Christ, the all-perfect Saviour, takes us by the hand and leads us up the altar-stairs to the great throne of God. God sees us thus in the company of his Son, and seeing there the promise of what we shall be he adopts us not only for his Son’s sake but also for our own. Then he showers his richest blessings on his adopted children.

So be it – Amen!

Sunday, 19 August 2012

Salvation - Gift, Promise, Choice John 6 Trinity 11 19th August 2012

Has anyone ever asked you if you were saved? How would you answer?

This morning's Gospel has a lot to say about salvation and what it is to be saved. These last few weeks we’ve been reading through the 6th Chapter of St. John's Gospel, a chapter that ends with Peter's famous summary: Lord, to whom shall we go to? You have the message of eternal life, and we believe; we know that you are the Holy One of God.

Salvation, eternal life, is a gift, a promise and a choice - three headings gathering up the teaching of St. John Chapter 6 - so we'll take them one by one!

1. The Gift

Looking over the whole Chapter we see a tremendous emphasis on the wonder and mystery of the gift of Jesus.

The chapter starts with a tale of miraculous feeding. Five thousand are fed - an image of overflowing, wondrous grace.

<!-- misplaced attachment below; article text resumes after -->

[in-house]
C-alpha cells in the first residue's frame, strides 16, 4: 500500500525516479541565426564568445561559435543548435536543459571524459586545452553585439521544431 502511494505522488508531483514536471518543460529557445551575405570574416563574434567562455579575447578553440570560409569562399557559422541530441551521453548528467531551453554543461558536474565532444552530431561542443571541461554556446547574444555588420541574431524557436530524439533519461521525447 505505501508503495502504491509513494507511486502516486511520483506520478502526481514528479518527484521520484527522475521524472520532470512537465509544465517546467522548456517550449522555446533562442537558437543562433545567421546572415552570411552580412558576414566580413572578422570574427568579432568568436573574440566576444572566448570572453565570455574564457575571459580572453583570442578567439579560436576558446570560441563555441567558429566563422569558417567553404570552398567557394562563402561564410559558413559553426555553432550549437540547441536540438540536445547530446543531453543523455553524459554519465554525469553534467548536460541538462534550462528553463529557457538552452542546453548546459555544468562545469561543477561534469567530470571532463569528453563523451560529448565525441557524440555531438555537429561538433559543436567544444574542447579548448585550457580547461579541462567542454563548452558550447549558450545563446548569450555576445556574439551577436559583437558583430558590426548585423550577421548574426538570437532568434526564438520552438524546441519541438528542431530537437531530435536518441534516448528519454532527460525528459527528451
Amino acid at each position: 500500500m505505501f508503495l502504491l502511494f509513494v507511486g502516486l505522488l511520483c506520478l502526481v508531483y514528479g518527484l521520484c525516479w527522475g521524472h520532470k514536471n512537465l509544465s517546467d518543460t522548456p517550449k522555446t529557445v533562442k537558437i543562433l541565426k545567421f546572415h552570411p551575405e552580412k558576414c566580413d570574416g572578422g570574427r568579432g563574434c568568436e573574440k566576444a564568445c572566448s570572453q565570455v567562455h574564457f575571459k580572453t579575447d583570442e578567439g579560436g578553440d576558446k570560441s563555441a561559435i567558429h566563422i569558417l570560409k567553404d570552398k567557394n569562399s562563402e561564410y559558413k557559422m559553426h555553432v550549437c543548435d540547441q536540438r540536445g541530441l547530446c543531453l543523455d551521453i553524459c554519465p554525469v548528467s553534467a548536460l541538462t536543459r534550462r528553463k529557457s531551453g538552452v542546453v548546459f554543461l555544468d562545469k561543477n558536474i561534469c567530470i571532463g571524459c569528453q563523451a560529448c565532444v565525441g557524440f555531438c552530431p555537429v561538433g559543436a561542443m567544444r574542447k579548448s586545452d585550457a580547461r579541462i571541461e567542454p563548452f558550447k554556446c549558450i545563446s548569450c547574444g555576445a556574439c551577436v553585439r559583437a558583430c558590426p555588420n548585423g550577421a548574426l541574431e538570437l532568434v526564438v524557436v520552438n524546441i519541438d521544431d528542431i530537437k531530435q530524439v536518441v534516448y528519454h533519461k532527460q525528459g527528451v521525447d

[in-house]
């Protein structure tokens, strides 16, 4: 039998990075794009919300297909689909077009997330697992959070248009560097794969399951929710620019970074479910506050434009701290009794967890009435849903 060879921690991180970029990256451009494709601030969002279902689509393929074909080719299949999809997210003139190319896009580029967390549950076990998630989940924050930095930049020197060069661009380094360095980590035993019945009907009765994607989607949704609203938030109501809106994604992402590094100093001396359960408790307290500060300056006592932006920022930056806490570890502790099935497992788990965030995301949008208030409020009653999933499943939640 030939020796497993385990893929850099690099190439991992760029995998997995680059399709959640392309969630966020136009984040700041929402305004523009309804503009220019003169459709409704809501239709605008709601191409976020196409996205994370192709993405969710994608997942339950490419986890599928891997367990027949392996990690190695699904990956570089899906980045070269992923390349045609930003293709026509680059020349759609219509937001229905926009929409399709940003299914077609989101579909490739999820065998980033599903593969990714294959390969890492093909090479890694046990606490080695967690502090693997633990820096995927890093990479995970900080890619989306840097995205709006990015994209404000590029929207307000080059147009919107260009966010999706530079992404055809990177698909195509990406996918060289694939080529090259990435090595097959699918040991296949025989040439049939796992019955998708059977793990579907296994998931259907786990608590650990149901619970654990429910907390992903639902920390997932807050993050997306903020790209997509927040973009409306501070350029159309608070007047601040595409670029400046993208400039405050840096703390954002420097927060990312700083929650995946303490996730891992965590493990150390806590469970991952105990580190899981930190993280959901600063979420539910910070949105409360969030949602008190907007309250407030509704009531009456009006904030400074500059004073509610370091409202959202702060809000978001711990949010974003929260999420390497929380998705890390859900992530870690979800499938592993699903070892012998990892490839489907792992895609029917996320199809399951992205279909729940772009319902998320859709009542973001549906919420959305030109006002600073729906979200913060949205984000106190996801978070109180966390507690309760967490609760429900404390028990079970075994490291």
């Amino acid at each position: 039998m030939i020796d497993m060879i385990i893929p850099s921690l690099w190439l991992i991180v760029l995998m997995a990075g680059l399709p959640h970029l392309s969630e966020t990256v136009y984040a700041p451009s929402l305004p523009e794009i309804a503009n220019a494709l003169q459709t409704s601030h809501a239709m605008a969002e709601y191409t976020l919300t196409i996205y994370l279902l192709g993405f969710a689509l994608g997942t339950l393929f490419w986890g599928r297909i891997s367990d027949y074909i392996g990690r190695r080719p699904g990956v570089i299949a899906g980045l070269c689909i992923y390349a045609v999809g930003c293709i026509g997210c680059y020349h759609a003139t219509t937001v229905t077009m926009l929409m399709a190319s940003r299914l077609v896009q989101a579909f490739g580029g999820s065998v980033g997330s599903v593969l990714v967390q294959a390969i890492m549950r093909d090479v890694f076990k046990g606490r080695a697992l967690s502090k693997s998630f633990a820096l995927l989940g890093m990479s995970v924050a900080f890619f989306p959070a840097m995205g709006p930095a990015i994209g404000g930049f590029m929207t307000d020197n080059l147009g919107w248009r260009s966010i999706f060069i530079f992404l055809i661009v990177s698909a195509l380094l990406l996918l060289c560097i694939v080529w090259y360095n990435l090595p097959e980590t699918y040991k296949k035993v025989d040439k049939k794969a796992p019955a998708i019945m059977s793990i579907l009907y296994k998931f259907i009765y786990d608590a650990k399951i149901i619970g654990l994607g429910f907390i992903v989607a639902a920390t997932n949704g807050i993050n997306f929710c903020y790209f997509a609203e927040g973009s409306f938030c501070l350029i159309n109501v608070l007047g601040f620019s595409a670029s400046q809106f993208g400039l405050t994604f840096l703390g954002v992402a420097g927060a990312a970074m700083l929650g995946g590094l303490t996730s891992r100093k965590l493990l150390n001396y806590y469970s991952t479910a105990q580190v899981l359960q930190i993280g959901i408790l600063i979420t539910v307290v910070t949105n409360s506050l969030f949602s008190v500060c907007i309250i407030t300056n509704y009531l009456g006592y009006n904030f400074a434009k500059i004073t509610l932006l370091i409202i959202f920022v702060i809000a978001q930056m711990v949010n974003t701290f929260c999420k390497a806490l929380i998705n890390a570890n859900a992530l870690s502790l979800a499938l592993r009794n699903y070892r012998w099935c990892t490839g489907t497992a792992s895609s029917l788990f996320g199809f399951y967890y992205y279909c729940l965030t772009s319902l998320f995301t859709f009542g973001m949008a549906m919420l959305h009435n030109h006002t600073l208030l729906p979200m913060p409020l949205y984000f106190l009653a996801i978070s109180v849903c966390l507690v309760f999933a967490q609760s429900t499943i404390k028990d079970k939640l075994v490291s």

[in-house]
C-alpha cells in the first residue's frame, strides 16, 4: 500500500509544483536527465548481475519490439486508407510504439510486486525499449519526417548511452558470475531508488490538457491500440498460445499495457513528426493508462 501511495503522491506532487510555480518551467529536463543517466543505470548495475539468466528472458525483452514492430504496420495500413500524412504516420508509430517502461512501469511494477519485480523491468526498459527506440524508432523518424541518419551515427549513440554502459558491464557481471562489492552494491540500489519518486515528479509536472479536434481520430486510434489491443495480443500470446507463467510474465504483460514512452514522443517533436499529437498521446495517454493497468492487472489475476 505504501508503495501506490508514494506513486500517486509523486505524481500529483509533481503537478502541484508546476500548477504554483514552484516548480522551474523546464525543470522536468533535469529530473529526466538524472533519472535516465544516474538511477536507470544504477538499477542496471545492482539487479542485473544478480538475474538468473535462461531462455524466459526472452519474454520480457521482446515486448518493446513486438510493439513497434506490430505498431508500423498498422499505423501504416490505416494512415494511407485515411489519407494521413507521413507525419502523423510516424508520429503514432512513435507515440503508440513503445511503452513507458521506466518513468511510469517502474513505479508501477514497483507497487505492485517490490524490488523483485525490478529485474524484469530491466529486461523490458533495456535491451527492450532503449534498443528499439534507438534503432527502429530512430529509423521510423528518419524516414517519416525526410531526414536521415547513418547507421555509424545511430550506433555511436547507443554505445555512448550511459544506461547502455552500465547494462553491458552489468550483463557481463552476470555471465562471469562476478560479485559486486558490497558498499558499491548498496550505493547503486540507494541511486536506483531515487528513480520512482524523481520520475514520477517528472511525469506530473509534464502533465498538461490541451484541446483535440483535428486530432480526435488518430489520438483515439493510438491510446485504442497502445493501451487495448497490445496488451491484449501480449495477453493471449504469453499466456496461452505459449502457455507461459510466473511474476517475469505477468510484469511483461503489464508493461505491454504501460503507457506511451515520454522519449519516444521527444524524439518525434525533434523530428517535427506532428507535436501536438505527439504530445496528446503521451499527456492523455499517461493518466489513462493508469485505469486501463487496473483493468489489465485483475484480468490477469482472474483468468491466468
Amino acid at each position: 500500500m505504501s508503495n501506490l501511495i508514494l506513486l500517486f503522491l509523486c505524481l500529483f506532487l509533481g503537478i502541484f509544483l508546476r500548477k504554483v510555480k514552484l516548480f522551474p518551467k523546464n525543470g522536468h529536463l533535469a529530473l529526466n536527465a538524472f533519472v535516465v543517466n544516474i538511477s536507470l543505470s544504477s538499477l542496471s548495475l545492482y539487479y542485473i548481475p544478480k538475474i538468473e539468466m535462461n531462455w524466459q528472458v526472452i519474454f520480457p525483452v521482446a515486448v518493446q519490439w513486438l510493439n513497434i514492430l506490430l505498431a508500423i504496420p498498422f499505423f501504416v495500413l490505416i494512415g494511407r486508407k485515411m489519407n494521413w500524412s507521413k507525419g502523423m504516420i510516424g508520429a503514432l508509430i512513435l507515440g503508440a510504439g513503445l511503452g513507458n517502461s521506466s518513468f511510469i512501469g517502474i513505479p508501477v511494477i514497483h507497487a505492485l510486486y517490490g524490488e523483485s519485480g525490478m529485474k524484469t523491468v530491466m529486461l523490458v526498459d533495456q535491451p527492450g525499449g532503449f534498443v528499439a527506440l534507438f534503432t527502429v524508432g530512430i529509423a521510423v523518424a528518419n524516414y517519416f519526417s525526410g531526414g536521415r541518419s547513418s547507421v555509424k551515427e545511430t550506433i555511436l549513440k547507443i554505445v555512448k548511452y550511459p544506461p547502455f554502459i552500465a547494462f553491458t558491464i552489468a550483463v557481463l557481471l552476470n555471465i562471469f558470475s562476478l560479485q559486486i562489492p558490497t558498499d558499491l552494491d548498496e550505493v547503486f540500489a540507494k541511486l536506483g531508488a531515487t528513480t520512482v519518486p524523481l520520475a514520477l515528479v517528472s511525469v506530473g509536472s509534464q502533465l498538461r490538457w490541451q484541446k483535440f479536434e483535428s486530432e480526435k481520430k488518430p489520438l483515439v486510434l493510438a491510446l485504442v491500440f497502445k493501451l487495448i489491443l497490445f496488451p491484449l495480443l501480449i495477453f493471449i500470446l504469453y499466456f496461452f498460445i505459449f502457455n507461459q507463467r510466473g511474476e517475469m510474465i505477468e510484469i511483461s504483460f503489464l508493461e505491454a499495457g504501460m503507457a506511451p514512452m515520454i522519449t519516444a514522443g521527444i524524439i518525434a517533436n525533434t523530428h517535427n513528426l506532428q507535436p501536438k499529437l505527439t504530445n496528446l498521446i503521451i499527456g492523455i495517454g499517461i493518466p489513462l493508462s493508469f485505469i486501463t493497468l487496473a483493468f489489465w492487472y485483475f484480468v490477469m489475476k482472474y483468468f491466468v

Then Jesus begins to make many points about this sign, bringing out not just the meaning of that lunch in Tiberias but the ultimate meaning of all things - and how we can enter into that.

The bread of God is that which comes down from heaven and gives life to the world he says in the passage we read two weeks ago, v33.

The multiplication of the loaves represents the abundance of life-giving grace that has come to the earth.

Who is the bread of God? He answers, I am the living bread that came down from heaven. Whoever eats of this bread will live for ever. v51.

What a gift! To live for ever! Always we are longing, we human beings. We long for security, for love, for identity, for purpose and reason for life - and here it is, all of that for which we long, offered at last - through the great mystery of Jesus, God come to earth, lifting earthbound beings to live with him for ever!

To be saved is to welcome the gift of Jesus, the Bread of Heaven. The passage on the Heavenly Bread interprets and brings out the full meaning of the gift we welcome in this service week by week.

Can there be a passage in the Bible which speaks more strongly about the need to participate in the Eucharist than verse 53 of St. John Chapter 6 just read to us: Very truly, I tell you, unless you eat the flesh of the Son of Man and drink his blood, you have no life in you.

Salvation is about welcoming Jesus - and what he has done by the separating of his body and blood in sacrifice. It is a gift given for us in the coming to earth, dying and rising of Jesus. You can't be saved, says Jesus, by contemplating your navel, by the vague religiosity of crystals and New Age, or even by our efforts for justice and peace, admirable as they are - but by welcoming the gift of Christ into our souls